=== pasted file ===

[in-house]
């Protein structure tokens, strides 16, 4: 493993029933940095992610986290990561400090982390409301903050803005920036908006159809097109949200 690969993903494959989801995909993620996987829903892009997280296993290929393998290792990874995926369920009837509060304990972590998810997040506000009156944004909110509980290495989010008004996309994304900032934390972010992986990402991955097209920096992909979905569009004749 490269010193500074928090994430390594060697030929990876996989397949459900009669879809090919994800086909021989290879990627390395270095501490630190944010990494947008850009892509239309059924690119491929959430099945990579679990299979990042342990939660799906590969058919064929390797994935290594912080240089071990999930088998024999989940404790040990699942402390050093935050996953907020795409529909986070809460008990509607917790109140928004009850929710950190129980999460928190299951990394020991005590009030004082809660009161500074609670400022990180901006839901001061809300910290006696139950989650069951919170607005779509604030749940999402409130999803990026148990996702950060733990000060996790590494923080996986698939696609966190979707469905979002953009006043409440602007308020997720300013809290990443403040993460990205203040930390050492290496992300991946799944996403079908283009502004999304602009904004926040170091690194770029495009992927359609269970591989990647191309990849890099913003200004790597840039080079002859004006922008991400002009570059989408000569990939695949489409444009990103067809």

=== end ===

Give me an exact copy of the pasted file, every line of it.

[in-house]
């Protein structure tokens, strides 16, 4: 493993029933940095992610986290990561400090982390409301903050803005920036908006159809097109949200 690969993903494959989801995909993620996987829903892009997280296993290929393998290792990874995926369920009837509060304990972590998810997040506000009156944004909110509980290495989010008004996309994304900032934390972010992986990402991955097209920096992909979905569009004749 490269010193500074928090994430390594060697030929990876996989397949459900009669879809090919994800086909021989290879990627390395270095501490630190944010990494947008850009892509239309059924690119491929959430099945990579679990299979990042342990939660799906590969058919064929390797994935290594912080240089071990999930088998024999989940404790040990699942402390050093935050996953907020795409529909986070809460008990509607917790109140928004009850929710950190129980999460928190299951990394020991005590009030004082809660009161500074609670400022990180901006839901001061809300910290006696139950989650069951919170607005779509604030749940999402409130999803990026148990996702950060733990000060996790590494923080996986698939696609966190979707469905979002953009006043409440602007308020997720300013809290990443403040993460990205203040930390050492290496992300991946799944996403079908283009502004999304602009904004926040170091690194770029495009992927359609269970591989990647191309990849890099913003200004790597840039080079002859004006922008991400002009570059989408000569990939695949489409444009990103067809």